The YouGov study looked at betting experiences during the 2022 UEFA Champions League Final.
UK.- A new study has shed some light on the impact of offers and reminders on betting behaviour. The consumer research and data firm YouGov studied betting experiences during this year’s UEFA Champions League final, with surveys carried out among monthly bettors before and after the event.
According to the study, 54 per cent of players agreed with the statement that offers and reminders “helped remind me to place a bet”. Bettor engagement increased when promotions were sent directly in the days closer to the match.
Of those players who bet more than they had anticipated, 56 per cent said they were incited to bet by offers sent directly by operators. That’s a notably higher proportion than those influenced by ads on TV and online (15 per cent in each case), social media ads (13 per cent) and ads in betting shop windows and newspapers (7 per cent each).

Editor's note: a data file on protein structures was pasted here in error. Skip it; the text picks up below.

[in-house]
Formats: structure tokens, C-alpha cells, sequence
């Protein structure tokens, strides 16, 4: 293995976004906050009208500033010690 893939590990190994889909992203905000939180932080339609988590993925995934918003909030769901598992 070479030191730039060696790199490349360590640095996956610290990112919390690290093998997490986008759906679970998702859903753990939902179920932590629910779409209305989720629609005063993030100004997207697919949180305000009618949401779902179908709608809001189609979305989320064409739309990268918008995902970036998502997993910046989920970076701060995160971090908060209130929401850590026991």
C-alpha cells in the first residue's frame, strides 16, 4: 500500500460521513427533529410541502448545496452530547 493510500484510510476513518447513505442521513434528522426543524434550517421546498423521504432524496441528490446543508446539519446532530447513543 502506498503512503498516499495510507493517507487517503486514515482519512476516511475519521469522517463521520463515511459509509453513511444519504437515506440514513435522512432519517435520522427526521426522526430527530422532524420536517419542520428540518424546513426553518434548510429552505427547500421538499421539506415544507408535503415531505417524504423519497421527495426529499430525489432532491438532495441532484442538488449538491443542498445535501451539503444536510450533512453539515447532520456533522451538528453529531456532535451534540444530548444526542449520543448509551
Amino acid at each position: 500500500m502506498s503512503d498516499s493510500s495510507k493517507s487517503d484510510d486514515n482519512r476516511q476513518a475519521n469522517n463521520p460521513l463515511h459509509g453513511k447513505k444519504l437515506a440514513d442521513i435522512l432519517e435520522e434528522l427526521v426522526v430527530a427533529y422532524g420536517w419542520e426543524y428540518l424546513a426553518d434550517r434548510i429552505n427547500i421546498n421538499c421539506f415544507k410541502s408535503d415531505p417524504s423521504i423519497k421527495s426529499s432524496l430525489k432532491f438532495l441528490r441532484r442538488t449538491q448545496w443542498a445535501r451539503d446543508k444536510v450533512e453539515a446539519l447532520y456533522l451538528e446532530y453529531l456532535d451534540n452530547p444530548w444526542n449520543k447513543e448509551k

Of those players who bet on the UEFA Champions League final but hadn’t intended to, 65 per cent said promotions were the main reason. At the same time, 64 per cent said they had made late bets because they had been “holding out” to see if a company offered a free bet or special offer.
Meanwhile, 57 per cent of respondents said that they saw betting mainly as a way to increase their engagement with the sporting event by giving them a stake in the result.
YouGov said: “Our pre-study research showed that bet365 was the preferred brand choice ahead of UCL Final. 42 per cent of monthly sports bettors in the UK expected to place a bet with them,” YouGov explained.
“Even more ended up doing so and bet365 enjoyed the highest levels of bets placed for UCL Final among monthly sports bettors in the UK (50 per cent). Sky Bet is a distant second (26 per cent) followed by William Hill (11 per cent), Betfair (10 per cent), Paddy Power (10 per cent), and Ladbrokes (8 per cent).
“The increase in bettors who had not expected to place a bet with bet365 was mainly driven by low-value bets.”
The timeline for the UK government’s overhaul of gambling legislation remains in doubt pending the selection of a new prime minister. Details of what’s to be expected in the long-delayed gambling white paper have been leaked, but it’s not clear to what extent the next administration may want to put its own stamp on the review.